As an employer, managing maternity leave is an inevitable part of doing business. You will be understandably thrilled for your employee, whilst also wondering whether your team will be overstretched, or how this change might hurt productivity. On top of that, you have the financial commitments surrounding UK statutory maternity pay (SMP) to navigate. It can all end up feeling rather admin heavy.
Thankfully, it is not the financial burden it initially appears to be, as you are able to recover your outlay related to SMP. Here Ercan Demiralay, Partner at Wellers, talks to us about the process of maternity leave and explores whether employers can claim back statutory pay.
Basics of Statutory Pay
Before looking at how to recoup some of your expenditure, it is certainly worth looking at SMP in more detail and understanding the legal requirements. Employees are entitled to up to 52 weeks of maternity leave, but employers only have to pay them for 39 weeks. That is the minimum obligation, however, as the employer, you can be more generous if you see fit.
In order for an employee to qualify for SMP, they must earn on average at least £118 a week, give correct notice, provide proof of pregnancy (if you need it) and have worked for you continuously for at least 26 weeks continuing into the ‘qualifying week’ – the 15th week before the expected week of childbirth.
SMP has to be paid at 90 percent of average weekly earnings before tax for the first six weeks. You will need a MATB1 form from the midwife, as this includes pertinent information regarding qualifying weeks and the amount to be settled. For the remainder, you have to pay either a flat rate of £148.68 a week or continue at 90 percent, whichever is less.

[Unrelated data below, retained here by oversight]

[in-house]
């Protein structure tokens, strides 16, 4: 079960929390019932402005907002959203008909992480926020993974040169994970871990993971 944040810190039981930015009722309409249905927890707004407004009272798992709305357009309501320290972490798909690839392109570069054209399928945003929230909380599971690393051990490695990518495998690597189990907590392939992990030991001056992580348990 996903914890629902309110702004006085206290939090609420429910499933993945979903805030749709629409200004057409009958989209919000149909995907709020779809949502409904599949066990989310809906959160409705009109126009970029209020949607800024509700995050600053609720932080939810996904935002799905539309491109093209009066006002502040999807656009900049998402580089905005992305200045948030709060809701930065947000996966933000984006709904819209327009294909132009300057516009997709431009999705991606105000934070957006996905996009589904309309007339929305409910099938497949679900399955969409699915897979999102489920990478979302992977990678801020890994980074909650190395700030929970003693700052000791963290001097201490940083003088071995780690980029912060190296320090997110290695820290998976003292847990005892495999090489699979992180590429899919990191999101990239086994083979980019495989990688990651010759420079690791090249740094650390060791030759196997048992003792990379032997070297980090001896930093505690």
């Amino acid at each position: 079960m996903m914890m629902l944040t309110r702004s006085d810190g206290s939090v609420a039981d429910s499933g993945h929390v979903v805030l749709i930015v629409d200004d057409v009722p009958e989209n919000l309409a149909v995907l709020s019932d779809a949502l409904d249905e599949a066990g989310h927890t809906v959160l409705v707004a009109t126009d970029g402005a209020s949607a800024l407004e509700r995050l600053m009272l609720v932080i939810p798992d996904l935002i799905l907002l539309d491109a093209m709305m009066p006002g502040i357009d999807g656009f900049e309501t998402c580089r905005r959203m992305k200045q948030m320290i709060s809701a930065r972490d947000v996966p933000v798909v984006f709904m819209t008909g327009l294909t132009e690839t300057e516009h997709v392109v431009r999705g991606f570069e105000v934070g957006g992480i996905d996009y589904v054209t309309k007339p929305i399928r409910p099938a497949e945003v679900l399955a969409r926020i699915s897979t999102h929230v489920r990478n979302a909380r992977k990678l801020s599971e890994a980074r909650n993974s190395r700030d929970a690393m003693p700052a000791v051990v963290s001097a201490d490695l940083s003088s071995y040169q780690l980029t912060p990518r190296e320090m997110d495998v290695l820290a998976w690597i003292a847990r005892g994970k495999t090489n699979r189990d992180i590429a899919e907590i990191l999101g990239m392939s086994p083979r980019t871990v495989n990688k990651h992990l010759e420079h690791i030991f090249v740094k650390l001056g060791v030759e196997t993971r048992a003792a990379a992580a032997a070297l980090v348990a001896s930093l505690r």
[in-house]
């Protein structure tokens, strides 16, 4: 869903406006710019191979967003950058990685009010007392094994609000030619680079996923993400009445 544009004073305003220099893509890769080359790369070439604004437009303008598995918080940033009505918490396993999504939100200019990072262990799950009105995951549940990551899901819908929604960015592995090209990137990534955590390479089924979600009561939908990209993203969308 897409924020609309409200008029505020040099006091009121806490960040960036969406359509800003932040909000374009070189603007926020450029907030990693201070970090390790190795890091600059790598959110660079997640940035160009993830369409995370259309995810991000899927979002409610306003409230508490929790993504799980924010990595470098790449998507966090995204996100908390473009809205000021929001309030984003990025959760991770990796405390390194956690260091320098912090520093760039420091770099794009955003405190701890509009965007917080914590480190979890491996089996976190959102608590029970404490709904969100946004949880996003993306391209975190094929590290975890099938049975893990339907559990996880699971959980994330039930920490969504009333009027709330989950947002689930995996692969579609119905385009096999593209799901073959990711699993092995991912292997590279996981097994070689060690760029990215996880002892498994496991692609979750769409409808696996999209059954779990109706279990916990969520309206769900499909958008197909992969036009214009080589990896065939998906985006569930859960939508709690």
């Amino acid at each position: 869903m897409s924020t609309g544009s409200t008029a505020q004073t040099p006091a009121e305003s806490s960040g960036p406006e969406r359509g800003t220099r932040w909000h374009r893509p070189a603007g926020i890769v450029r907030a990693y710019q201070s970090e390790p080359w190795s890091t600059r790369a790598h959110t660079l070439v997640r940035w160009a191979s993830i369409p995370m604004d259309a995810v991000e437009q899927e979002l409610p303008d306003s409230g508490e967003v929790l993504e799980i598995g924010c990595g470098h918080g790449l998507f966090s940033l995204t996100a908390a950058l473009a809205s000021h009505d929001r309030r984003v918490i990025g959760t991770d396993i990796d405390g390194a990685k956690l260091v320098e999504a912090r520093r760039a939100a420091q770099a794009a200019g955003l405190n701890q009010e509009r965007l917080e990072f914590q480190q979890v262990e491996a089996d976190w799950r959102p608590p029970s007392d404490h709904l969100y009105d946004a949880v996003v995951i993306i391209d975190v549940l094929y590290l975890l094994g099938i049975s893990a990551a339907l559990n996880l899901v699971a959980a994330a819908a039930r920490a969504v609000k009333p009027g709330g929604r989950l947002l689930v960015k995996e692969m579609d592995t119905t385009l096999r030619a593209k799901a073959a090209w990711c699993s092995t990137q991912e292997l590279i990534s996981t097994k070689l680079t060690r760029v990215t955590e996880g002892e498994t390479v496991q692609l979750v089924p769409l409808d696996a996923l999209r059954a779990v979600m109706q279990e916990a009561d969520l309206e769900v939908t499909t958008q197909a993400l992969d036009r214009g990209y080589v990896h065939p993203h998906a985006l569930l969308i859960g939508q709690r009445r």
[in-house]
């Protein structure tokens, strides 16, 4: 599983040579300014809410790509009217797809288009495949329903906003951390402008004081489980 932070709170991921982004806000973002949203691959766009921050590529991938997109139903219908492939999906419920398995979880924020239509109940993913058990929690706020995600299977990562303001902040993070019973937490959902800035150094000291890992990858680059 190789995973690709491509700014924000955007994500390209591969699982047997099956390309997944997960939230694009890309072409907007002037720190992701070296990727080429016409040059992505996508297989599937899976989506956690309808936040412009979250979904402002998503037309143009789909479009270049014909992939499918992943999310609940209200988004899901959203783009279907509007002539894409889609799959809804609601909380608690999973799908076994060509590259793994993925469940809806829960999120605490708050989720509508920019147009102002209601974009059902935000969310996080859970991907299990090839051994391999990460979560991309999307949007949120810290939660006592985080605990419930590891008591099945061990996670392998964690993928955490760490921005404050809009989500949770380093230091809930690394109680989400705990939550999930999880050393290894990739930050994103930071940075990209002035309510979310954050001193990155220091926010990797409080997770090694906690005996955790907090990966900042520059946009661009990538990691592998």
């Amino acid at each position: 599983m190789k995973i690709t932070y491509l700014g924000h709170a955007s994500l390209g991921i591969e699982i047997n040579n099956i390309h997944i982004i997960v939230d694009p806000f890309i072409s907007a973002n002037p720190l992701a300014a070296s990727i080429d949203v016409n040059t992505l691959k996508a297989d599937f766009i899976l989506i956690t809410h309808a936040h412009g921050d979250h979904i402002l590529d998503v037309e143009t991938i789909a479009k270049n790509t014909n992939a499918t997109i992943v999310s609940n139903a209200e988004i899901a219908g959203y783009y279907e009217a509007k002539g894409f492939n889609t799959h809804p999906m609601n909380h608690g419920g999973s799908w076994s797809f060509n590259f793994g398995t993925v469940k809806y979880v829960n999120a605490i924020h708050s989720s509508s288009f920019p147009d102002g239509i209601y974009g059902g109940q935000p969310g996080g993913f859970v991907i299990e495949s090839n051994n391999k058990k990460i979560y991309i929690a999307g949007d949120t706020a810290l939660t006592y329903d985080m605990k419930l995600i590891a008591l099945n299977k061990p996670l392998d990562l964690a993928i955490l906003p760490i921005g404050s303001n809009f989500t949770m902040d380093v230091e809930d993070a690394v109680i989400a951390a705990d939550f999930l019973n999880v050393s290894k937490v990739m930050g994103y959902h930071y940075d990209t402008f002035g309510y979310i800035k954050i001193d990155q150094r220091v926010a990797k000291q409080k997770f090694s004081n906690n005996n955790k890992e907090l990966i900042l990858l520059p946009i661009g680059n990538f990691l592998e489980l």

How to claim it back?
As an employer, if your organisation has paid less than £45,000 in class one national insurance contributions over the last tax year, then you can claim back the full SMP sum, as well as an additional three percent – this is to compensate for the secondary national insurance contributions that are payable on SMP. For those that are heading up bigger businesses, you are allowed to claim back 92 percent of the SMP you have paid out to HM Revenue & Customs (HMRC).
By using a qualified accountant or suitable payroll software, you will find that your claim can be calculated for you, and all the relevant paperwork put together for HMRC to process your refund.
If the payroll contains directors or employees, where PAYE payments are minimal each month, there will be little to no PAYE liability to offset against the SMP reclaim. You are permitted to claim the funding in full in advance of the maternity leave starting, with it being deposited into the business’ bank account within 10 days of the claim being made. For smaller businesses this is often a blessed relief, removing any worry overpayments or cashflow.
Paternity leave and pay
Whilst on the subject, it only seems right to mention other forms of leave that you will have to handle as an employer. Paternity leave is available to fathers from the birth of their child. It’s designed to offer them the opportunity to establish a relationship with their child, and of course, support the mother in the first few weeks after birth. Typically, fathers receive two weeks leave, paid at the minimum statutory rate, taken in one-week segments.
On top of this, you will also encounter shared parental leave, which can be taken by either, or, both parents. This approach allows mothers to transfer all but the first two weeks of maternity leave to their partner. However, fathers have no individual entitlement to parental leave, so the rate of pay is at your discretion.
Once you have come to terms with the fact that you will be losing a quality employee potentially for up to a year, and that your administrative load will be growing, there is plenty that can be done to help you out financially. Depending on where your organisation sits in terms of national insurance contributions, you will either be able to claim back the full amount, plus three percent, or 92 percent, which is still significant.
With the right processes and procedures in place, and by working with the right people, this administrative and financial weight can be lifted, leaving you to be happy for your employee and safe in the knowledge that your business will be financially sound in their absence.